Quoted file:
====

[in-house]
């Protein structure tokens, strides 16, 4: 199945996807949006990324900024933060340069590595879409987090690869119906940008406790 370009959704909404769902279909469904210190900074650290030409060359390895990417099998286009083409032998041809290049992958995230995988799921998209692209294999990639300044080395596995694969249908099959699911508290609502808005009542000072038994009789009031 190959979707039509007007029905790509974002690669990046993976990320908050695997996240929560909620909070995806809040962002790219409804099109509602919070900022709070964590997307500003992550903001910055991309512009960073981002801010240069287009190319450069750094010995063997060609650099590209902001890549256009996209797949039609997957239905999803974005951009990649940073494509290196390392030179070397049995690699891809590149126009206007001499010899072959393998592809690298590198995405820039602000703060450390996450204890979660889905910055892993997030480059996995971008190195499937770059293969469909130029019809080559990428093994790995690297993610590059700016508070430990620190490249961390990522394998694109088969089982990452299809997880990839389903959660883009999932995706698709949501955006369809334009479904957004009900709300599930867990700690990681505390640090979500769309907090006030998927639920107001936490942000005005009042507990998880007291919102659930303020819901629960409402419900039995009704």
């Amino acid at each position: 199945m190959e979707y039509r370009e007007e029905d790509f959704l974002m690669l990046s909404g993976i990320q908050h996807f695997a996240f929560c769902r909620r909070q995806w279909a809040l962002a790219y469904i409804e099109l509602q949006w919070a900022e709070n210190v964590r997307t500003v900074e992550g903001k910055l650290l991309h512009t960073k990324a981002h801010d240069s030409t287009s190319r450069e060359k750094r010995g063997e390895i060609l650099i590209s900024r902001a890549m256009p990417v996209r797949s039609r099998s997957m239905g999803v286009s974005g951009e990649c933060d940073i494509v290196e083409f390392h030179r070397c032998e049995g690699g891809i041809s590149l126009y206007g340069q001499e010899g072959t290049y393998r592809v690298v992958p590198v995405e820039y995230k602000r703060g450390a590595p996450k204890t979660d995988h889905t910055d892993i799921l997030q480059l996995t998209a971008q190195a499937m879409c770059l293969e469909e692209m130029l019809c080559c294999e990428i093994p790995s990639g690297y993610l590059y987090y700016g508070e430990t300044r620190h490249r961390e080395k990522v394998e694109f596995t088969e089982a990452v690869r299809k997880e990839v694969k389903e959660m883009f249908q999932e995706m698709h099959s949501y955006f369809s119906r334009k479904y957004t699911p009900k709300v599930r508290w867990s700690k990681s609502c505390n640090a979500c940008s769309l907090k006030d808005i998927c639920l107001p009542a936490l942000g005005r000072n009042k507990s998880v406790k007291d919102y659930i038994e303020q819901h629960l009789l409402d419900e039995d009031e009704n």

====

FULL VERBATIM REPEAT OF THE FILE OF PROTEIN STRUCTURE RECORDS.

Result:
[in-house]
């Protein structure tokens, strides 16, 4: 199945996807949006990324900024933060340069590595879409987090690869119906940008406790 370009959704909404769902279909469904210190900074650290030409060359390895990417099998286009083409032998041809290049992958995230995988799921998209692209294999990639300044080395596995694969249908099959699911508290609502808005009542000072038994009789009031 190959979707039509007007029905790509974002690669990046993976990320908050695997996240929560909620909070995806809040962002790219409804099109509602919070900022709070964590997307500003992550903001910055991309512009960073981002801010240069287009190319450069750094010995063997060609650099590209902001890549256009996209797949039609997957239905999803974005951009990649940073494509290196390392030179070397049995690699891809590149126009206007001499010899072959393998592809690298590198995405820039602000703060450390996450204890979660889905910055892993997030480059996995971008190195499937770059293969469909130029019809080559990428093994790995690297993610590059700016508070430990620190490249961390990522394998694109088969089982990452299809997880990839389903959660883009999932995706698709949501955006369809334009479904957004009900709300599930867990700690990681505390640090979500769309907090006030998927639920107001936490942000005005009042507990998880007291919102659930303020819901629960409402419900039995009704």
């Amino acid at each position: 199945m190959e979707y039509r370009e007007e029905d790509f959704l974002m690669l990046s909404g993976i990320q908050h996807f695997a996240f929560c769902r909620r909070q995806w279909a809040l962002a790219y469904i409804e099109l509602q949006w919070a900022e709070n210190v964590r997307t500003v900074e992550g903001k910055l650290l991309h512009t960073k990324a981002h801010d240069s030409t287009s190319r450069e060359k750094r010995g063997e390895i060609l650099i590209s900024r902001a890549m256009p990417v996209r797949s039609r099998s997957m239905g999803v286009s974005g951009e990649c933060d940073i494509v290196e083409f390392h030179r070397c032998e049995g690699g891809i041809s590149l126009y206007g340069q001499e010899g072959t290049y393998r592809v690298v992958p590198v995405e820039y995230k602000r703060g450390a590595p996450k204890t979660d995988h889905t910055d892993i799921l997030q480059l996995t998209a971008q190195a499937m879409c770059l293969e469909e692209m130029l019809c080559c294999e990428i093994p790995s990639g690297y993610l590059y987090y700016g508070e430990t300044r620190h490249r961390e080395k990522v394998e694109f596995t088969e089982a990452v690869r299809k997880e990839v694969k389903e959660m883009f249908q999932e995706m698709h099959s949501y955006f369809s119906r334009k479904y957004t699911p009900k709300v599930r508290w867990s700690k990681s609502c505390n640090a979500c940008s769309l907090k006030d808005i998927c639920l107001p009542a936490l942000g005005r000072n009042k507990s998880v406790k007291d919102y659930i038994e303020q819901h629960l009789l409402d419900e039995d009031e009704n």